Q/A: Update on RMD Rules and IRA Planning in 2020

On March 26, 2020, in the wake of the COVID-19 pandemic, Congress overwhelmingly passed the CARES Act that included several favorable rules affecting IRAs in 2020.  These rules were passed to grant relief to taxpayers struggling with sudden unemployment and economic upheaval.

On June 23, 2020, the IRS issued guidance (Notice 2020-51) clarifying that all RMDs taken in 2020 can be returned to the IRA they were taken from by August 31, 2020.  The relief applies to all types of IRAs, including inherited IRAs, and other defined contribution retirement accounts.  The relief applies even if the RMD was taken in monthly installments and if the rollover would normally violate the one-rollover-per-year rule.  This relief also provides an opportunity to consider Roth conversions, unwind a concentrated position or realize capital gains in a year with potentially lower tax rates and brackets.

With the rapid and sweeping changes passed by the government, we collected questions that are top-of-mind for our clients as we plan for 2020.

How has the CARES Act affected Required Minimum Distributions in 2020?

Under normal rules, IRA owners who turned 70 ½ by December 31, 2019 must take a Required Minimum Distribution (RMD) from their IRAs in 2020.[1]  However, the CARES Act suspended RMDs for 2020 to allow owners who do not need the money to leave the funds invested.  Anyone who would normally be required to take an RMD this year is not required to do so.  This rule applies to all types of IRAs including inherited IRAs, and other defined contribution plans:

  • Traditional IRAs, Roth IRAs, and Inherited IRAs
  • 401(k) and 403(b) plans
  • Governmental 457 plans

What if I already took my RMD?  Can I put it back?

Yes.  The CARES Act and subsequent IRS guidance states that IRA owners who withdrew RMDs in 2020 may return all of the withdrawn funds back into the same IRA by August 31, 2020.  In that case, none of the withdrawn RMDs will count as taxable income in 2020.  This is true even if the withdrawal occurred more than 60 days ago or if you took more than one installment of your RMD this year.  See IRS Notice 2020-51 (6/23/2020).

What if income taxes were withheld?

Tax withholdings that cannot be reversed will count as a taxable withdrawal from the IRA for 2020, but you will be given credit for the taxes withheld.  However, you may wish to use other funds to complete the full rollover.  If so, any taxes withheld will still be credited as a tax payment for this year.

What if I made a Qualified Charitable Distribution (QCD) from my IRA in 2020?

The special rules for rolling over RMDs in 2020 do not apply to QCDs.  Moreover, a QCD cannot be reversed.  A QCD will show up as a regular distribution on a 1099-R but is excluded from gross income on your tax return.  You can still make a QCD this year.  However, since RMDs are not required in 2020, you might wish to consider whether a QCD still makes sense or whether using other assets (such as appreciated stocks) is a better vehicle for charitable giving in 2020.  Note also that the CARES Act increased the deduction limitations on cash contributions to charity in 2020.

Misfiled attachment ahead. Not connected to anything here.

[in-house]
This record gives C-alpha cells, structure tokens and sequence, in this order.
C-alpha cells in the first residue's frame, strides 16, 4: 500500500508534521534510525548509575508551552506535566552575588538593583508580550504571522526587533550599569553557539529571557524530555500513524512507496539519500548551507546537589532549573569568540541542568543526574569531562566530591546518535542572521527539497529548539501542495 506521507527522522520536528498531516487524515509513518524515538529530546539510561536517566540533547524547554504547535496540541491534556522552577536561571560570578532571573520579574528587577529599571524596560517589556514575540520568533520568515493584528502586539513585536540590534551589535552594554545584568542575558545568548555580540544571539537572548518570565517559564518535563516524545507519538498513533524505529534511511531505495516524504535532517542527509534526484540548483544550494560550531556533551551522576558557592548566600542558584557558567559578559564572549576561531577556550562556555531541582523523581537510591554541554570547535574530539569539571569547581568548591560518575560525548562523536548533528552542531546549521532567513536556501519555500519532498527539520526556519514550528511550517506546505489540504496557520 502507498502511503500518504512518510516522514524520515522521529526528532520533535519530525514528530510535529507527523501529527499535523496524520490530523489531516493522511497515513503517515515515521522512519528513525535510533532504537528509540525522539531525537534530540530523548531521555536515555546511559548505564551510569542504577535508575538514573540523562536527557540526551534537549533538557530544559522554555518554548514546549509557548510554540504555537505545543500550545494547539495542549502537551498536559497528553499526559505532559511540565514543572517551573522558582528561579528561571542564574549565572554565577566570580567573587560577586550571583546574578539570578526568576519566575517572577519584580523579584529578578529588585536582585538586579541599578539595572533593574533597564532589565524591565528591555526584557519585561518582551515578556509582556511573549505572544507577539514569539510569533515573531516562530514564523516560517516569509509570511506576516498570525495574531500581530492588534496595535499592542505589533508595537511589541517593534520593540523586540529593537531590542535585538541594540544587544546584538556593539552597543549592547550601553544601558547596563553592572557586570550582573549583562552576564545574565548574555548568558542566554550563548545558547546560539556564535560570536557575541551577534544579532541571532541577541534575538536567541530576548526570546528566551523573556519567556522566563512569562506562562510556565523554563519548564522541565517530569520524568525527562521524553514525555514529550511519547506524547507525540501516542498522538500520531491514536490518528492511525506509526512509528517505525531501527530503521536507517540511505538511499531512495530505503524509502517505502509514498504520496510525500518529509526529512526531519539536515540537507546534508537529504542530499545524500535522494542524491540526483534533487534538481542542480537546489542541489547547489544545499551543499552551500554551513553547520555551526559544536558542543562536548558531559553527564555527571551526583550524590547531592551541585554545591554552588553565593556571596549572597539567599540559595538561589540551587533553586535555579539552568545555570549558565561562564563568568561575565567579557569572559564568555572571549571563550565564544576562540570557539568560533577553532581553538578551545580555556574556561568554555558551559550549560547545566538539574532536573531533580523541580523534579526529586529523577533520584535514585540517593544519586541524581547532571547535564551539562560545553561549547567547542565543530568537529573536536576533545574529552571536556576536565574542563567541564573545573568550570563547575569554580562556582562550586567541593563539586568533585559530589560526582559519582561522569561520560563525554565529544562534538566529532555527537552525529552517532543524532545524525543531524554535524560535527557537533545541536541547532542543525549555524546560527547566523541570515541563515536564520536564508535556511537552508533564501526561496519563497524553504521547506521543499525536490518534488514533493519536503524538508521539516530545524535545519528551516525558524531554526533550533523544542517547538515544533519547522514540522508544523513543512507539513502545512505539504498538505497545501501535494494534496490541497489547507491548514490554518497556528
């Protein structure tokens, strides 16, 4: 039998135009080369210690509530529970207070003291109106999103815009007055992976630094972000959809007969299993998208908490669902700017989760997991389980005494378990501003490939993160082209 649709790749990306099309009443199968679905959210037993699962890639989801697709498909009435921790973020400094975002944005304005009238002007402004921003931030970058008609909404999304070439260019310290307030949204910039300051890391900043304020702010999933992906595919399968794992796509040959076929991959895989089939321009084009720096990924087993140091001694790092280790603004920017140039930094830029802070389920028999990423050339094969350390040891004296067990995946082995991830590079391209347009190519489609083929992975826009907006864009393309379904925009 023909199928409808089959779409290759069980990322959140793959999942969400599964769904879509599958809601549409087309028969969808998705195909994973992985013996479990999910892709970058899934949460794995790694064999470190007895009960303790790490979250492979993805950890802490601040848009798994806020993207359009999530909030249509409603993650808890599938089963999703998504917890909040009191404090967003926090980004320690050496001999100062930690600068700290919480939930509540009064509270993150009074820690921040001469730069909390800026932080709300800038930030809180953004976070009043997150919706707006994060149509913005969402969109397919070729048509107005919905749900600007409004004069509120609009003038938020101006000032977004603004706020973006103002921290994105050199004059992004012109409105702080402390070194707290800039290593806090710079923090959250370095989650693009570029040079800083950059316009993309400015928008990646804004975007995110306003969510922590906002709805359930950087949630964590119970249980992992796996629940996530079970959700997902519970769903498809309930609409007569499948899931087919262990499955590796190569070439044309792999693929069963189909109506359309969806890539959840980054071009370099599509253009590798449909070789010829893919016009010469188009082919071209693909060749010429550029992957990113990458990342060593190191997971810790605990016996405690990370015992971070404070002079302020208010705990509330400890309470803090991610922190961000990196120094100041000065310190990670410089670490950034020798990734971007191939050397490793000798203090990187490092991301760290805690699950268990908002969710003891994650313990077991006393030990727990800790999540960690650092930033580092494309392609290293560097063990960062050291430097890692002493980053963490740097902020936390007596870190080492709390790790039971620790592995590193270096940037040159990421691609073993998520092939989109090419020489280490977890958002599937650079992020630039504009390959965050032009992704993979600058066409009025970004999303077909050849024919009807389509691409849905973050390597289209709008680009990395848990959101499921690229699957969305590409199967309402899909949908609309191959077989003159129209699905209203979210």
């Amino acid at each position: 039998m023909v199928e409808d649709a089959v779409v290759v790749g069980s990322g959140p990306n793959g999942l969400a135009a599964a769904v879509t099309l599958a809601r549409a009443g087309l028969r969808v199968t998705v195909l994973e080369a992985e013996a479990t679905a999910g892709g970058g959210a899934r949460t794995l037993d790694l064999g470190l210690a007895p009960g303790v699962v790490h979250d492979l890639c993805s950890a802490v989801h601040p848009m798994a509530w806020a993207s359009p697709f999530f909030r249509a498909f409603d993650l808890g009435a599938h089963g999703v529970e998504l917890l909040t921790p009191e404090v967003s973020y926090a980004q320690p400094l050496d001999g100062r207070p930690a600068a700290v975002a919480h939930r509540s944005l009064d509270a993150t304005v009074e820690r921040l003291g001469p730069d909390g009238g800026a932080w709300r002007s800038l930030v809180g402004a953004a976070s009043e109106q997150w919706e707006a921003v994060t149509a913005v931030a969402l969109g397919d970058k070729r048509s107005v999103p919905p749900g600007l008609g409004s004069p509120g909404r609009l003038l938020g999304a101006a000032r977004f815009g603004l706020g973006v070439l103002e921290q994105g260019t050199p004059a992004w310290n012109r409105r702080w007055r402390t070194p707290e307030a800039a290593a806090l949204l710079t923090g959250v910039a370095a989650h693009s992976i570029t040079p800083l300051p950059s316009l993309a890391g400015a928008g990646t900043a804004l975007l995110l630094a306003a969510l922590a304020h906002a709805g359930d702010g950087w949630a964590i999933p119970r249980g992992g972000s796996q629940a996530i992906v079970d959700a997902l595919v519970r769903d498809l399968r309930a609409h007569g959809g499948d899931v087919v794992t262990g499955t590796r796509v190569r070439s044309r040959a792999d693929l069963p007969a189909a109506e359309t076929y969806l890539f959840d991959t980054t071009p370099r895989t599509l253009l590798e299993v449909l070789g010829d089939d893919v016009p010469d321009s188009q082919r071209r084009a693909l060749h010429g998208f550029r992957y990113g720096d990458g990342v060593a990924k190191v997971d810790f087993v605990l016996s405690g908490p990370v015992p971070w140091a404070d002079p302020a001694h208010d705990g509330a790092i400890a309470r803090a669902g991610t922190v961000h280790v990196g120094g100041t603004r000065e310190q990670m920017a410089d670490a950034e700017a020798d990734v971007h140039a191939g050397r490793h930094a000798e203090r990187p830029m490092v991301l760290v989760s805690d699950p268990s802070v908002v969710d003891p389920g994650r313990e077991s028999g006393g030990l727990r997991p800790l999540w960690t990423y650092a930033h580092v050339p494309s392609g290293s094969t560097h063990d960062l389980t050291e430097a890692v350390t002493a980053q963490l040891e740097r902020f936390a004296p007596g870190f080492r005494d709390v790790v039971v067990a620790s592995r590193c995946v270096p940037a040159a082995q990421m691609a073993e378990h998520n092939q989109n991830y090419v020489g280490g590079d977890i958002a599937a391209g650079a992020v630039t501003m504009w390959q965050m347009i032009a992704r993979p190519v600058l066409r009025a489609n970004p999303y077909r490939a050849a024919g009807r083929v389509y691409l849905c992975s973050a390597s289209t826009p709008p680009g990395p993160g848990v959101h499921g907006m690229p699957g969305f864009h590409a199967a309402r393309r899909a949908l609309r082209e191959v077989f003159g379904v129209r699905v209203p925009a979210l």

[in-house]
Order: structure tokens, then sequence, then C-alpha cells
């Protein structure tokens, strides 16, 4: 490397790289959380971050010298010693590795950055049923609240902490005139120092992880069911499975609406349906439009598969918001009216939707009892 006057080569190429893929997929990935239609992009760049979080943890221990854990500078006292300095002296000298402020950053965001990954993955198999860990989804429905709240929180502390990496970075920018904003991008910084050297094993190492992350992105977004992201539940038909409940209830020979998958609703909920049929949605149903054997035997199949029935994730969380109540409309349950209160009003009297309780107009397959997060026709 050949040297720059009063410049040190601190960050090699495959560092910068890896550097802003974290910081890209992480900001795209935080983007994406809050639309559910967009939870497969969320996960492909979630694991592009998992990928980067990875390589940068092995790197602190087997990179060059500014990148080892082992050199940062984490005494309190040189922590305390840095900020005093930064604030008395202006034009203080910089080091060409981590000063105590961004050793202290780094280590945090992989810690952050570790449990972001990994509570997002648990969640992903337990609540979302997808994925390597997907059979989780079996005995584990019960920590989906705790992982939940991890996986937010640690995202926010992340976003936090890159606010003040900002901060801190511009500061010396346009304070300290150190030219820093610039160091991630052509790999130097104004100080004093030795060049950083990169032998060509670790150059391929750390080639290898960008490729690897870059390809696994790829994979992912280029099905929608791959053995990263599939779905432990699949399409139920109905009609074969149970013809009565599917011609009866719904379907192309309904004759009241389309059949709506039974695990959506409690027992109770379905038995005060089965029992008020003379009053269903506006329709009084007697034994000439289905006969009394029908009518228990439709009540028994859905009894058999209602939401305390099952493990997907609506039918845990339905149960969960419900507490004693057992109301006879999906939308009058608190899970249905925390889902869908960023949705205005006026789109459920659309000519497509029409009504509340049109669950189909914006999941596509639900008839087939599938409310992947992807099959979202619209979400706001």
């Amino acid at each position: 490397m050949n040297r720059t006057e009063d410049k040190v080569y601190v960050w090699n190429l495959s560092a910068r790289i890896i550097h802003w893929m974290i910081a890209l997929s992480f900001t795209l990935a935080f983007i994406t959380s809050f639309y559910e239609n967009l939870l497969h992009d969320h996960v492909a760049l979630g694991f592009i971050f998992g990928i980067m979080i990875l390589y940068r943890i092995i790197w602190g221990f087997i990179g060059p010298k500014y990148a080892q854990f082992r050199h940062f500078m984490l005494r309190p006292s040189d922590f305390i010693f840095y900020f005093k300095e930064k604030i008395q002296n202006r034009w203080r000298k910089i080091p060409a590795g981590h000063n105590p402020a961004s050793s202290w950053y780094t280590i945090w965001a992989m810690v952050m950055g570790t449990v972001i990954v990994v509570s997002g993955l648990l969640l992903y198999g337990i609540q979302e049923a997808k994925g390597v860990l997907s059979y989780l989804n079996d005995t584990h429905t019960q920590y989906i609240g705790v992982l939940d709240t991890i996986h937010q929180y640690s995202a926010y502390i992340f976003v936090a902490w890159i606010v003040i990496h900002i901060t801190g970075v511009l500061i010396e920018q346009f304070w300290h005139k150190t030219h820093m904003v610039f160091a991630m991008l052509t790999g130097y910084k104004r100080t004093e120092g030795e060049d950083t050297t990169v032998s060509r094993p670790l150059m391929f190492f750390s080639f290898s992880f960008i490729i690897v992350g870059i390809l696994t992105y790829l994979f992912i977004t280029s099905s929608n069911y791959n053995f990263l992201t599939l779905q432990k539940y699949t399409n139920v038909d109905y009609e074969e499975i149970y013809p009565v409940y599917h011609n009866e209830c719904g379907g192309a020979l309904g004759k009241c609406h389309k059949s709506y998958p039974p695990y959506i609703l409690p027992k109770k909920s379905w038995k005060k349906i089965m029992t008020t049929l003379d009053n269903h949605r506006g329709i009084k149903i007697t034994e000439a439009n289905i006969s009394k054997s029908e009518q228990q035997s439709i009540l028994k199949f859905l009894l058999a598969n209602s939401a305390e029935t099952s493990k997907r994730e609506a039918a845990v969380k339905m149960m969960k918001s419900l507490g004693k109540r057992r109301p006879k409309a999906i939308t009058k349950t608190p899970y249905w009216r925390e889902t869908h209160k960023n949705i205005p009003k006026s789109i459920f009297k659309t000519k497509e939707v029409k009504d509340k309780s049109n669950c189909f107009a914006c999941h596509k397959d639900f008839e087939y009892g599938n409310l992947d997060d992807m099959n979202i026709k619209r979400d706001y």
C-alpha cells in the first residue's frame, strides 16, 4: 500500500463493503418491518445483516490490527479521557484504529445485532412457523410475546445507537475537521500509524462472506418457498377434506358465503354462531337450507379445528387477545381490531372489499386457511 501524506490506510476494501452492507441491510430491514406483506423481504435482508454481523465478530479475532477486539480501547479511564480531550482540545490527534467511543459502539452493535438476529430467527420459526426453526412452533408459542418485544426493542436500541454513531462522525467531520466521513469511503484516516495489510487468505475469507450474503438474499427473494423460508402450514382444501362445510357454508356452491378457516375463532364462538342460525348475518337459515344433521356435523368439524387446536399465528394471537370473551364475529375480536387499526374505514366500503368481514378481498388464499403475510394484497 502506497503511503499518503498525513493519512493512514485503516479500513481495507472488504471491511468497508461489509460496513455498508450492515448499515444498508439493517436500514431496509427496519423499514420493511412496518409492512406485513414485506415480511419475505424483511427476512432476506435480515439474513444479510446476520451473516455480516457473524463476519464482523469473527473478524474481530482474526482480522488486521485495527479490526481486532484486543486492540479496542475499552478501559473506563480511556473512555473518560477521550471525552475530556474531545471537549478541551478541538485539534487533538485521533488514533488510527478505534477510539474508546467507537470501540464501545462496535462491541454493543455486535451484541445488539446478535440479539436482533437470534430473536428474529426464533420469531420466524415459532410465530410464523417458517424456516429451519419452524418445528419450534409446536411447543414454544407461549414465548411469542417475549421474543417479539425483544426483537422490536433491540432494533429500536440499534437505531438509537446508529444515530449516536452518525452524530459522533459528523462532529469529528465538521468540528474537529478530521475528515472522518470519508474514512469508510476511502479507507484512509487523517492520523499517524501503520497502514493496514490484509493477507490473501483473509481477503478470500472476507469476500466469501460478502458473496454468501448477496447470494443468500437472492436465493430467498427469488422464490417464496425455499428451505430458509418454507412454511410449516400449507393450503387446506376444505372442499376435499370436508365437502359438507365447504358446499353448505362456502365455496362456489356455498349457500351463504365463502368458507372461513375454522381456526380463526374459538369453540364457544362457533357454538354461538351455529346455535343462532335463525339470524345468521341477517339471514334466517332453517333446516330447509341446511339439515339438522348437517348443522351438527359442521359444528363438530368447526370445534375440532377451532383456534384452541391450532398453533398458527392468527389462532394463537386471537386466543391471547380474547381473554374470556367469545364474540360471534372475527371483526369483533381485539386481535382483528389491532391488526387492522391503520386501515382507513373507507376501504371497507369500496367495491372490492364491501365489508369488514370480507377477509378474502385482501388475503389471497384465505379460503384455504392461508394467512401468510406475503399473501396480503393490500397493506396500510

Do the special rules for 2020 also apply to inherited IRAs?

Yes.  Although normal rules prohibit rollovers to inherited IRAs, recent IRS guidance states that for 2020,
RMDs taken from an inherited IRA in 2020 may be returned to the same IRA before August 31, 2020.
See IRS Notice 2020-51.

How does this impact beneficiaries taking distributions under the 5-year rule?

For non-designated IRA beneficiaries (non-individuals including charities, estates, and certain trusts) subject to a 5-year distribution period starting the year after year of death, the CARES Act allows the 2020 distribution to be skipped.  This impacts beneficiaries inheriting in 2015 and later.  For example, a non-designated beneficiary who inherited in 2018 would have started the 5-year clock in 2019, completing in 2023.  In skipping 2020, the new year of final distribution year is 2024.

Is it a good idea to return my RMD to my IRA or retirement plan?

The answer depends on your situation.  The waiving of RMDs in 2020 creates an opportunity for planning in a year where you may be in a lower tax bracket, if you do not need the RMD to meet living expenses.  The planning opportunities include considering a Roth conversion (see next question), unwinding highly appreciated stocks or a concentrated position in a taxable account, or taking more capital gains under a long-term portfolio management strategy.

If you have the other resources to fund living expenses such as a taxable account or savings, you can take funds from those accounts instead of your IRA.  Raising cash from a taxable account means you may owe capital gains taxes if you sell appreciated stocks or other assets to raise cash, but long-term capital gains rates are generally more favorable and result in a lower net tax cost compared to the taxes on ordinary income.

We recommend consulting with your tax advisor and your portfolio management team before making a decision.

Should I do a Roth conversion in 2020?

A Roth conversion should be considered in 2020 because (1) there are no RMDs this year (which means you might be able to better absorb the tax on the conversion) and (2) market volatility could offer a reduced tax bite on a lower conversion amount, as well as a provide an opportune window to invest the Roth dollars.